My current pet peeve - now that we have banned smoking from all public buildings - is the wall of smoke us non-smokers have to fight our way through as smokers huddle by the doorways getting their fix...

To me - every smoker has the right in inhale... and that's where it stops!!! :wink:

Cheers, Dave.
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Postby Deactivated Member » Thu Dec 22, 2005 8:31 am

Yeah...smokers think the smoke escaping their lungs disappears forever, just like the butts they throw out their car windows.

Now let's talk about people who leave their shopping carts (trolleys) in the parking lot!
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Postby WestVanDave » Thu Dec 22, 2005 8:45 am

...or leave their turn signals on for blocks at a time... or play their car stereos so loud... or rant ad nauseum on forum chat rooms about...

Oh, never mind... :wink:

Cheers, Dave.
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Postby woodenboy » Thu Dec 22, 2005 9:56 am

Here in Scotland the air in all public spaces will be smoke free from March 25 - http://www.clearingtheairscotland.com - I can hardly wait. Oh, and in the UK we can legally drink from the age of 18.
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Postby Aidan » Thu Dec 22, 2005 10:13 am

I think it would be 18 in most parts of the world. America is the only place I know of where it's 21. May be a good thing - I don't know.

The smoking ban has worked in Ireland. And if it works in Ireland, it will work anywhere. Personally, I think there should be places where smokers can go, though, apart from outside. There was a fine cigar club in Dublin, which, I believe, had to be closed because of the new rules.
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Postby Deactivated Member » Thu Dec 22, 2005 4:30 pm

woodenboy wrote:Here in Scotland the air in all public spaces will be smoke free from March 25 - http://www.clearingtheairscotland.com - I can hardly wait. Oh, and in the UK we can legally drink from the age of 18.


Here's another happy camper. Tobacco smoke has always been the one persistently annoying thing on my annual trips. The Bow Bar will now be perfect.

When I was 18, I was glad the age was 18 (it went down and back up in the States). Now that I'm into my second half-century, I think it should be raised to 35 or so.
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Postby Aidan » Thu Dec 22, 2005 4:33 pm

MrTattieHeid wrote:Here's another happy camper. Tobacco smoke has always been the one persistently annoying thing on my annual trips. The Bow Bar will now be perfect.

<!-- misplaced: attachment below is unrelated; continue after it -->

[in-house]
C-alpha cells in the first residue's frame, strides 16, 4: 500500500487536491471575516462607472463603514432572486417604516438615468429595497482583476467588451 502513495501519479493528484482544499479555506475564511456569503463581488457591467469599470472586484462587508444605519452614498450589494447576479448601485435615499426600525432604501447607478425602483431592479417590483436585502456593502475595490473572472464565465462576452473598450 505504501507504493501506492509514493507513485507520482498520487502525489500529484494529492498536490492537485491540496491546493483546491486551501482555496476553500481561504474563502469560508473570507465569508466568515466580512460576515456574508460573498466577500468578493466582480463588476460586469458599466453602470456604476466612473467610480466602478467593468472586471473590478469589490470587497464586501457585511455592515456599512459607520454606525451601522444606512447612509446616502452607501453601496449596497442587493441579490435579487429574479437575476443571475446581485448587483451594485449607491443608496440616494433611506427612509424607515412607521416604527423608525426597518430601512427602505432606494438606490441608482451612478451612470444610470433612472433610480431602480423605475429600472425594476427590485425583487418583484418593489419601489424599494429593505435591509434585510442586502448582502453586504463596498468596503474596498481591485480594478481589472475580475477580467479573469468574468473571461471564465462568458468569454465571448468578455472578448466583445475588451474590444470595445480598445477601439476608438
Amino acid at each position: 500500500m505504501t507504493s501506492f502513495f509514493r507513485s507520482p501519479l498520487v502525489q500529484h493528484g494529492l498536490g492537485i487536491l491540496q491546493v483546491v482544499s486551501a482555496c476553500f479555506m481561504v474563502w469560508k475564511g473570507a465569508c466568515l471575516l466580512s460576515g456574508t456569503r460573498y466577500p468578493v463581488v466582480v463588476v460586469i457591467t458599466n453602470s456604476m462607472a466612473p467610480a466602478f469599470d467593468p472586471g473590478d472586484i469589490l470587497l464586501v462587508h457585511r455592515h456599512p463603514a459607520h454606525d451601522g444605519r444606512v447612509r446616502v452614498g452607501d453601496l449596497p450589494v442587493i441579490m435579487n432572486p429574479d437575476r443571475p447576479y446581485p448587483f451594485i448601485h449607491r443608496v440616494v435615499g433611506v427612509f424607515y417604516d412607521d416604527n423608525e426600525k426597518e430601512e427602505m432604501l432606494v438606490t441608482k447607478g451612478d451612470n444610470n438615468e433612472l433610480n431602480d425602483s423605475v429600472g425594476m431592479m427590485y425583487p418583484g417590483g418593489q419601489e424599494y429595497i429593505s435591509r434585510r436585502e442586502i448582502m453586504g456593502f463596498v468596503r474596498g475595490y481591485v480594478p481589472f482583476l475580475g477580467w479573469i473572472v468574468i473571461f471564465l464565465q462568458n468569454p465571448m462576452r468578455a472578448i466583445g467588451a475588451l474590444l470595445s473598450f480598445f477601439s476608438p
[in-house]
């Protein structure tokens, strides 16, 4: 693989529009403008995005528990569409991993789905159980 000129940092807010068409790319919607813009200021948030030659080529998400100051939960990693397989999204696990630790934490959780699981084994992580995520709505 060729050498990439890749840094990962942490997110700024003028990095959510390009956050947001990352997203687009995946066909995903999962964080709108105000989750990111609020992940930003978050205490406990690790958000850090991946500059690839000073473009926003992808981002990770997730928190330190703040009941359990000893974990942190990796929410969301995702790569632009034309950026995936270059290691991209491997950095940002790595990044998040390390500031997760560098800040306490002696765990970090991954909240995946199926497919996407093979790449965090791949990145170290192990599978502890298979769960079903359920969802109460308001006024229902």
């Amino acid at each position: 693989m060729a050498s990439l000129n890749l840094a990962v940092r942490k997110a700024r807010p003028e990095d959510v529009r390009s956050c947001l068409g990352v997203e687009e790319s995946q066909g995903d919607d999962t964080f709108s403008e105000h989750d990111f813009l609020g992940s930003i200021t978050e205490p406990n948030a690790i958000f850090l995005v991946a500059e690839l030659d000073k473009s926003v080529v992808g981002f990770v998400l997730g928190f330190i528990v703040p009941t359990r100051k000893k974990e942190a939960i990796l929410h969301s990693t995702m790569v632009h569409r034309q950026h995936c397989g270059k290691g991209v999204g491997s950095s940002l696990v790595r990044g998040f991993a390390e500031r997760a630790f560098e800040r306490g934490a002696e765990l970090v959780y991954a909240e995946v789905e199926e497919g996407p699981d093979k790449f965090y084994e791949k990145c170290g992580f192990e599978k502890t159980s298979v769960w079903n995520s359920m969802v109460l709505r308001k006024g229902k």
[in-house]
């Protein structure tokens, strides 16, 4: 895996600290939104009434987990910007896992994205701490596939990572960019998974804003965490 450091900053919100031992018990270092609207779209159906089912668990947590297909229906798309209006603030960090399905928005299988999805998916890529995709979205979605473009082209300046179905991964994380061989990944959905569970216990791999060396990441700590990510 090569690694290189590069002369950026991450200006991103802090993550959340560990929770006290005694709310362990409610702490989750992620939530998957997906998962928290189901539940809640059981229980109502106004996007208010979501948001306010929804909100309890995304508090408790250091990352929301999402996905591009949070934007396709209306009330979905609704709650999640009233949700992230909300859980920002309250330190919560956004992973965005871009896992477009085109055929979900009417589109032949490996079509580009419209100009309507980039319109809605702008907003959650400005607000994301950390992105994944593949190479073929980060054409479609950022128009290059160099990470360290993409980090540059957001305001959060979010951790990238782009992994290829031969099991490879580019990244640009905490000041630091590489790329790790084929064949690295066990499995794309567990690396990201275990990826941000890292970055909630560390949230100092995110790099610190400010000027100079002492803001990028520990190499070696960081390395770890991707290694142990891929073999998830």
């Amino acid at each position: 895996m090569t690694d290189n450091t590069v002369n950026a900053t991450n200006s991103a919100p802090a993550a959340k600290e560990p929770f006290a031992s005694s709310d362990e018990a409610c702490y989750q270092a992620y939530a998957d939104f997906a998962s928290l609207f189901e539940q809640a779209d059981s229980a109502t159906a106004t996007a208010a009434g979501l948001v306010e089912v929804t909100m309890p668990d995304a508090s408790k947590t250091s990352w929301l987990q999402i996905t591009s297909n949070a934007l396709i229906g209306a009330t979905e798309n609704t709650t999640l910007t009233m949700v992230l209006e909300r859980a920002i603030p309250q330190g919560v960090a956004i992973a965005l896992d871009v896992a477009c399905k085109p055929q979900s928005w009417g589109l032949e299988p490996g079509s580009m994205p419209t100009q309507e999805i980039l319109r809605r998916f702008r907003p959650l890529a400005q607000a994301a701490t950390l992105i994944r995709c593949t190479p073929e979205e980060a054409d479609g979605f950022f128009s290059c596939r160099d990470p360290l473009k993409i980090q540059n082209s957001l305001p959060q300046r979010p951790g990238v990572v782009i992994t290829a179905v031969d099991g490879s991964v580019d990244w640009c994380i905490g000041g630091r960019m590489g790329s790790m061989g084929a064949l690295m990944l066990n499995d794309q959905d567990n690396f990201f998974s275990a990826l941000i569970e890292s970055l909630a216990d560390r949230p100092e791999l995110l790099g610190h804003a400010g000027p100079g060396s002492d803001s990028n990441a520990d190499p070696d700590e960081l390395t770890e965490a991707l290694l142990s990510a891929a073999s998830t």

When I was 18, I was glad the age was 18 (it went down and back up in the States). Now that I'm into my second half-century, I think it should be raised to 35 or so.


Except you'll soon find out what the Bow Bar really smells like. These surprises are not always happy ones.
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Postby woodenboy » Thu Dec 22, 2005 5:23 pm

MrTattieHeid wrote:When I was 18, I was glad the age was 18 (it went down and back up in the States). Now that I'm into my second half-century, I think it should be raised to 35 or so.

Split the difference, make it around 25, and I'll be happy :lol:

I'm an ex-smoker myself (nearly a whole year smoke free after giving it up cold turkey), and I'm ultra-sensitive to other people's smoke now. I find it absolutely disgusting, and I'm actually surprised that non-smokers were never more insistent on their right not to breath second-hand smoke. Also, as a musician who's often playing out live, it makes it so much more pleasant to be able to breathe and not to come home stinking like an ashtray.
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Postby Deactivated Member » Thu Dec 22, 2005 7:14 pm

Yeeaahh :? So how did we get on to smoking????

I was in Dublin in the first weekend it was banned in Ireland. I overheard a local worthy asking the bar manager if he was worried. The Manager replied "no" to which the old wag said "You should be. Folk will now be able to taste the food!"

I choked on my Guinness :)

I gave up smoking 15 years ago. I still regret having to as I enjoyed it. However, I smoked 20 odd mini cigars a day. It was too much - a drain on my pocket and I could see obvious health dangers ahead. I would love to sample the odd cigar nowadays but know that I would just start again. Cigarettes hold no attraction though.
I agree with the ban in public places. I hardly ever frequent bars these days purely because of the smell left on my clothes and a rough throat the following day .
I do, however, feel that moves to ban smoking in one's own home are a step too far.